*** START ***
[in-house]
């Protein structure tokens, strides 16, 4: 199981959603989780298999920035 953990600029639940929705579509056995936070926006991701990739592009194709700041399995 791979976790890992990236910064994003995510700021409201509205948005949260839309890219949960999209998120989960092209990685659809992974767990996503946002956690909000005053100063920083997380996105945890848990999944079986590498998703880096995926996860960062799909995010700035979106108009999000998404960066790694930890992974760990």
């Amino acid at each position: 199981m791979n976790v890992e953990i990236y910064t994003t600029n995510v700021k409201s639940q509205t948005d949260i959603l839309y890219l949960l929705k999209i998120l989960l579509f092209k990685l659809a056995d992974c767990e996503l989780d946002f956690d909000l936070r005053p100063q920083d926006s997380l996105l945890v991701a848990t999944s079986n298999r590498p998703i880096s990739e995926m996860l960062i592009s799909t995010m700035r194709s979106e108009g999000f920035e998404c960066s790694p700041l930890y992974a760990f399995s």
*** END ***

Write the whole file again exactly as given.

[in-house]
């Protein structure tokens, strides 16, 4: 199981959603989780298999920035 953990600029639940929705579509056995936070926006991701990739592009194709700041399995 791979976790890992990236910064994003995510700021409201509205948005949260839309890219949960999209998120989960092209990685659809992974767990996503946002956690909000005053100063920083997380996105945890848990999944079986590498998703880096995926996860960062799909995010700035979106108009999000998404960066790694930890992974760990």
């Amino acid at each position: 199981m791979n976790v890992e953990i990236y910064t994003t600029n995510v700021k409201s639940q509205t948005d949260i959603l839309y890219l949960l929705k999209i998120l989960l579509f092209k990685l659809a056995d992974c767990e996503l989780d946002f956690d909000l936070r005053p100063q920083d926006s997380l996105l945890v991701a848990t999944s079986n298999r590498p998703i880096s990739e995926m996860l960062i592009s799909t995010m700035r194709s979106e108009g999000f920035e998404c960066s790694p700041l930890y992974a760990f399995s």